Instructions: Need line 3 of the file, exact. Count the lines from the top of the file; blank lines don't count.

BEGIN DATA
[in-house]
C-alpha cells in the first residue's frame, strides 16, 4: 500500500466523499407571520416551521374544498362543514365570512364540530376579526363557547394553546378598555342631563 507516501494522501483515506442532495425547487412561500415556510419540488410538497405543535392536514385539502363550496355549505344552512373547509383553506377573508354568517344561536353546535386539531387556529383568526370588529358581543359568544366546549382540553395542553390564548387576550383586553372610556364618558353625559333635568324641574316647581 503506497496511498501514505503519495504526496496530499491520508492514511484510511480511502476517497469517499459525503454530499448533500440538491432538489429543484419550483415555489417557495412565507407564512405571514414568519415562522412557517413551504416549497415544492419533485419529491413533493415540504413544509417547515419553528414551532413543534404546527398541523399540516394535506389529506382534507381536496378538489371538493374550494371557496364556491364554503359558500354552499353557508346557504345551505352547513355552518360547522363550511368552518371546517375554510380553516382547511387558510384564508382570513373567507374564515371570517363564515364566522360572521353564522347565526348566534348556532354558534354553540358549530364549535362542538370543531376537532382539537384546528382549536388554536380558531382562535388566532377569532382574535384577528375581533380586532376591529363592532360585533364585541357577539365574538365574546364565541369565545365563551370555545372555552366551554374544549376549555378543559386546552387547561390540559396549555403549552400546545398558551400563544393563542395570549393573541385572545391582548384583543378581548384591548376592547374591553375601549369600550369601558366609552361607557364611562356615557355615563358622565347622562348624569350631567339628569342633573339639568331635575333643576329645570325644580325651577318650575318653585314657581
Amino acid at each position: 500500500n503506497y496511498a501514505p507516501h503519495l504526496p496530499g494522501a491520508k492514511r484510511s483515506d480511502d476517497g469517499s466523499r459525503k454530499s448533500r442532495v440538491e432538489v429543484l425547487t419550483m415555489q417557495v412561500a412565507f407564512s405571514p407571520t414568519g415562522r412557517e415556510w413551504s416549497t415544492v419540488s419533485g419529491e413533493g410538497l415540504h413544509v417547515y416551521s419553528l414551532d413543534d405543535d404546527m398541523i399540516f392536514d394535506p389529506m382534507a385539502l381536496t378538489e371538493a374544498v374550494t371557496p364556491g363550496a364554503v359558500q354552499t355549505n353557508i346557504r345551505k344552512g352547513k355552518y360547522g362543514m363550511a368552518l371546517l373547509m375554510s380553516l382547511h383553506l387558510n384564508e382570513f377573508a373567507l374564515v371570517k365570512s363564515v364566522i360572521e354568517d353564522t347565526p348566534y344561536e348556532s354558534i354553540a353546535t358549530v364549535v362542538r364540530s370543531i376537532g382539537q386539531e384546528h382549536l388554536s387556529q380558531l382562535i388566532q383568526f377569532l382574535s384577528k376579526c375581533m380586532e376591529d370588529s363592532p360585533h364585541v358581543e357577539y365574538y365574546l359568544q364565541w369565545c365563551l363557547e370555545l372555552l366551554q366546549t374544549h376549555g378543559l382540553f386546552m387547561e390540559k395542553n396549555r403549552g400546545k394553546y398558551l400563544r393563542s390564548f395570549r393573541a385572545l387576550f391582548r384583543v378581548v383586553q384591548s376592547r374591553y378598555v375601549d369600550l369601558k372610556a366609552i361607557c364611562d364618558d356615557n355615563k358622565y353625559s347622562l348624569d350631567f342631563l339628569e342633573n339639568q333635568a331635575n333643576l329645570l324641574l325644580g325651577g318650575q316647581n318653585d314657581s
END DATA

Amino acid at each position: 500500500n503506497y496511498a501514505p507516501h503519495l504526496p496530499g494522501a491520508k492514511r484510511s483515506d480511502d476517497g469517499s466523499r459525503k454530499s448533500r442532495v440538491e432538489v429543484l425547487t419550483m415555489q417557495v412561500a412565507f407564512s405571514p407571520t414568519g415562522r412557517e415556510w413551504s416549497t415544492v419540488s419533485g419529491e413533493g410538497l415540504h413544509v417547515y416551521s419553528l414551532d413543534d405543535d404546527m398541523i399540516f392536514d394535506p389529506m382534507a385539502l381536496t378538489e371538493a374544498v374550494t371557496p364556491g363550496a364554503v359558500q354552499t355549505n353557508i346557504r345551505k344552512g352547513k355552518y360547522g362543514m363550511a368552518l371546517l373547509m375554510s380553516l382547511h383553506l387558510n384564508e382570513f377573508a373567507l374564515v371570517k365570512s363564515v364566522i360572521e354568517d353564522t347565526p348566534y344561536e348556532s354558534i354553540a353546535t358549530v364549535v362542538r364540530s370543531i376537532g382539537q386539531e384546528h382549536l388554536s387556529q380558531l382562535i388566532q383568526f377569532l382574535s384577528k376579526c375581533m380586532e376591529d370588529s363592532p360585533h364585541v358581543e357577539y365574538y365574546l359568544q364565541w369565545c365563551l363557547e370555545l372555552l366551554q366546549t374544549h376549555g378543559l382540553f386546552m387547561e390540559k395542553n396549555r403549552g400546545k394553546y398558551l400563544r393563542s390564548f395570549r393573541a385572545l387576550f391582548r384583543v378581548v383586553q384591548s376592547r374591553y378598555v375601549d369600550l369601558k372610556a366609552i361607557c364611562d364618558d356615557n355615563k358622565y353625559s347622562l348624569d350631567f342631563l339628569e342633573n339639568q333635568a331635575n333643576l329645570l324641574l325644580g325651577g318650575q316647581n318653585d314657581s